Over dinner, we watched a brilliant film called “Captain Philips”, which is about a container ship that was hijacked in the Indian Ocean by Somali pirates.  It was very scary to see how four armed men in a panga could so easily capture a huge ship with 20 crew.  A small boat like ours wouldn’t stand a chance even if we were armed – I might not sleep tonight. 

5 February 2014   Bahia de Caraques, Ecuador
We took off main sail and genoa, so that Glenys could do some maintenance work on them.  She removed the webbing at the tack and head of the sail and shortened the loops, so that we can get some more tension onto the luff of the sail.  Her Sailrite sewing machine did a sterling job, stitching through 10mm of webbing and sail. 

I dug out the paint for the cupboard doors, which we’ve been carrying around in a bilge for 18 months.  Unfortunately, the tin was very rusty and when I tried to clean it up with a wire brush, the metal just collapsed, so the paint is useless.  

I went out to buy more from a paint shop on the sea front, but it wasn’t easy.  The guy wanted to sell me some “lacquer” at first, but then he realised that I didn’t have a spray gun and I wanted to brush it on.  I managed to explain that I wanted matt paint, so the guy nodded wisely and said “enamel”, which didn’t sound right either.  So I bought a small pot of top coat and a smaller tin of primer, to try out – it only cost $5 for the lot.  Back on the boat, I painted a test piece of plywood with the primer.  It’s weird, gloopy, transparent stuff more like varnish than paint.  I thinned it down and brushed it on and we’ll see how it all works tomorrow.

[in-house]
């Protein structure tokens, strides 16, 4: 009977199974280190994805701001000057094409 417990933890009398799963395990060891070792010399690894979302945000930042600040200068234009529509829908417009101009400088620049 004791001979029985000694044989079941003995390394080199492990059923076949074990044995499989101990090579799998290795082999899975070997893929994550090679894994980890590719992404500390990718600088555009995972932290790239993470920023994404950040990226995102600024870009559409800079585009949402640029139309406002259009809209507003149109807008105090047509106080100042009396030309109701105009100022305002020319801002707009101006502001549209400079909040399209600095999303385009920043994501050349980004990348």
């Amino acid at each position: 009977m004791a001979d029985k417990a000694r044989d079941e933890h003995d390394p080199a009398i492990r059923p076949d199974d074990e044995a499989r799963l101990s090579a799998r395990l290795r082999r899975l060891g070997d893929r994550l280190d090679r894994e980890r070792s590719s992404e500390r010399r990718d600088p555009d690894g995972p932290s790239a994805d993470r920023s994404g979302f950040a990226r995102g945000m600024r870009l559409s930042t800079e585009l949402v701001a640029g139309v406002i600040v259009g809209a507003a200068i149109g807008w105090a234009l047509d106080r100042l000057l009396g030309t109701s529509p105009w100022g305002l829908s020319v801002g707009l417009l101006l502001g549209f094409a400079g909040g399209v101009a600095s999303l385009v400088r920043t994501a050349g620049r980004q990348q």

Chain before and after galvanising

I’ve still not received an email quotation for the bowsprit, so in desperation, I sent a text message to his mobile phone and, surprise, surprise, I got a reply back within ten minutes.  Apparently, he’ll get a quote to me soon. 

6 February 2014   Bahia de Caraques, Ecuador
We were up early and went ashore to pick up our anchor chain.  I was in the dinghy fending off the rough sea wall, while Glenys lowered the chain over the wall down to me.  Even at high tide, I was bouncing off the rocks below the water.  Back at the boat, we dragged the chain out of the dinghy and laid it out on the deck in 5 metre loops so that I could put markers on the chain at ten metre intervals.